Wednesday, March 16, 2016

Japanese Five-Grain Rice (五穀米)

Every country has a healthier version of its staples in the modern world. This is a recipe that you are unlikely to find in a standard Japanese cookbook.

The number "five" (go - 五) has a special significance in Japanese cooking. Traditional Japanese cuisine — washoku (和食) — has long been characterized by the principles of  "five colors, five tastes, five ways, five senses, five outlooks".

It's really a shorthand for how to make meals more nutritious and serves as an organizing principle for daily meals. (It sounds hard but the CC assures you that it's shockingly easy in practice.)

The five grains mentioned obviously feature rice but there are other grains from the wheat family. They add both texture and nutrition.

The recipe below features -- white rice, brown rice, black rice, barley (mugi) and oats but in the modern day, you'll see everything from Job's tears (hato mugi) to farro to quinoa.

The general principles stand though. You want rice and you want a complementary set of grains for nutrition and texture.

The black rice turns everything purple and the dish is visually arresting. It also has a nutritionally complete set of amino acids and with the addition of the sesame provides a complete meal (even though that's not how it would be served.)

Lest this sound some like some "austere" dish from the land of peace, love and granola, the CC will tell you that you will be chowing this dish down faster than you can say "roast pork".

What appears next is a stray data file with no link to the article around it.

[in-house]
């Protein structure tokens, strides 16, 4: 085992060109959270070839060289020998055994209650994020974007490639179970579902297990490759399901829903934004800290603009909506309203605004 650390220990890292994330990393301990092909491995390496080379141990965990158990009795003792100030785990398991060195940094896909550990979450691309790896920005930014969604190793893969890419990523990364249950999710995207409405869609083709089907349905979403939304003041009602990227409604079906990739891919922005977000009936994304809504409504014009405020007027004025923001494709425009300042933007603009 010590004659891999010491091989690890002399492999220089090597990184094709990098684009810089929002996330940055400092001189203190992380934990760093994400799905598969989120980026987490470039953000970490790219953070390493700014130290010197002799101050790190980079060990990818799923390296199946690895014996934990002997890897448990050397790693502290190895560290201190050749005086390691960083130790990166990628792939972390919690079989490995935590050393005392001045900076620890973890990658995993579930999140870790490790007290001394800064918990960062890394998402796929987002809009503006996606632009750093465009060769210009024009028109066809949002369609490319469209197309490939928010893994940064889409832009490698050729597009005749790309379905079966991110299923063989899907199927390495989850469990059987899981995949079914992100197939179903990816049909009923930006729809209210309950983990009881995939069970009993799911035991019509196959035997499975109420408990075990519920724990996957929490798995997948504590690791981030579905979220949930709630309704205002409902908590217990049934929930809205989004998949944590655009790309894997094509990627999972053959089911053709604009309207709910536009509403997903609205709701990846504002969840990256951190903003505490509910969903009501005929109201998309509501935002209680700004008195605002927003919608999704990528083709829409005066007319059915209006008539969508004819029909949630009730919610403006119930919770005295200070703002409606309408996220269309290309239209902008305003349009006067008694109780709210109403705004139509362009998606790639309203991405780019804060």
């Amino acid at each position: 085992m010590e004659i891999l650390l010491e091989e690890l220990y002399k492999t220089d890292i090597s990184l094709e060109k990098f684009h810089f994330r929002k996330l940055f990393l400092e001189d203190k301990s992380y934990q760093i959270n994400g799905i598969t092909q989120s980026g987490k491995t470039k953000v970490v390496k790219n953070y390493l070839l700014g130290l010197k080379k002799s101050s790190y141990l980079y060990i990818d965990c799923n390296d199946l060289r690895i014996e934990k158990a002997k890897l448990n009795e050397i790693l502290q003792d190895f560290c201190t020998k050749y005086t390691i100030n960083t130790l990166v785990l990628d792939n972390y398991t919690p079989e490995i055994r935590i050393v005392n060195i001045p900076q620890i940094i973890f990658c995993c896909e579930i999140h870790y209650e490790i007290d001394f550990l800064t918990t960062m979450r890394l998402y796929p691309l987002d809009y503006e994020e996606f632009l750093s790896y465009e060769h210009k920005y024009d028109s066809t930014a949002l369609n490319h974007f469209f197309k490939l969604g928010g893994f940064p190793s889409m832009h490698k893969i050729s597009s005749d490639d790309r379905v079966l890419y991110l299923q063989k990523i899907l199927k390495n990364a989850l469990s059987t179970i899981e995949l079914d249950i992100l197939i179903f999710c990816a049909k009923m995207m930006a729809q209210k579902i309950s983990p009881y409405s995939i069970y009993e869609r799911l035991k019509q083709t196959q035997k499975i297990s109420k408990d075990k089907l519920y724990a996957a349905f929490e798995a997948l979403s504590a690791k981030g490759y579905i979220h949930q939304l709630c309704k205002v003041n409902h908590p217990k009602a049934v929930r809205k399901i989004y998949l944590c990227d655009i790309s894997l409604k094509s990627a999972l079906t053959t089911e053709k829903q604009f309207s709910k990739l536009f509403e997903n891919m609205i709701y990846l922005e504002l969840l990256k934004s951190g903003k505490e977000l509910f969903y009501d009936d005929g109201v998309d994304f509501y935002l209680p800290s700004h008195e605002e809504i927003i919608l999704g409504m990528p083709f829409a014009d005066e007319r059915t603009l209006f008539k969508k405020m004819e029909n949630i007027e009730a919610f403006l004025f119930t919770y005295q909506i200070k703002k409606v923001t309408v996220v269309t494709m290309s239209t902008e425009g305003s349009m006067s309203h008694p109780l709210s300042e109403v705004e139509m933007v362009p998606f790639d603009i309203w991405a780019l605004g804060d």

It's herushi (= healthy), it's visually appealing, it's delicious, it's nutritious, and it's addictive!

It's a modern-day classic of Japanese cooking.


1/2 cup white rice
1/4 cup brown rice
1/4 cup black rice
1/4 cup barley
1/4 cup rolled oats

2 1/2 cups dashi

1 tbsp sesame seeds


[1] The proportions are 2:1:1:1:1 with the white rice being 2. That adds up to 6 units so you want about 10 units of the dashi. You can always add more water later.

[2] The various soaking times are different because the stuff is cooked together. If you don't follow this, the softer stuff will be mush while the harder grains have barely softened.

[3] The sesame seeds act as a white counterpoint to the purple. They are also necessary for nutritional reasons. The fat is needed for the absorption of the amino acids. The CC also sometimes sprinkles gomashio (= sesame and salt roasted and powdered into a fine white powder.)

[4] The purpose of letting the dish to sit for a few minutes afterwards is that the starches bind the dish together. It makes it easier to eat with chopsticks. If you're not a chopsticks person, ignore this point. Also, this dish is made for bento boxes. It's awesome at room temperature.

[5] The dish is a game of texture. It's chewy and each bite is different because of all the various grains. This is one of the reasons it's "addictive".


Soak the black rice in a bowl for at least 4 hours.

Soak the brown rice in a bowl for at least 2 hours.

Soak the barley in a bowl for at least 2 hours.

Wash the white rice in copious water until it runs clear. Wash the oats too. Let them drain together in a colander. (This level of "soaking" is sufficient to get the right texture. You don't want them too soft.)

Drain the water from the other three components and mix together.

Combine the five grains, the dashi with some salt and bring it to a boil. Let it cook in an open pot till the liquid has been absorbed, roughly 10-12 minutes. Check that the grains are cooked. If not, add some water and let cook further. They should still have a chewy bite (= al dente).

Turn off the heat and let it sit for 4-5 minutes.

Meanwhile, lightly roast the sesame seeds in a skillet till they are golden. Set aside.

Sprinkle the rice with the sesame seeds and serve.

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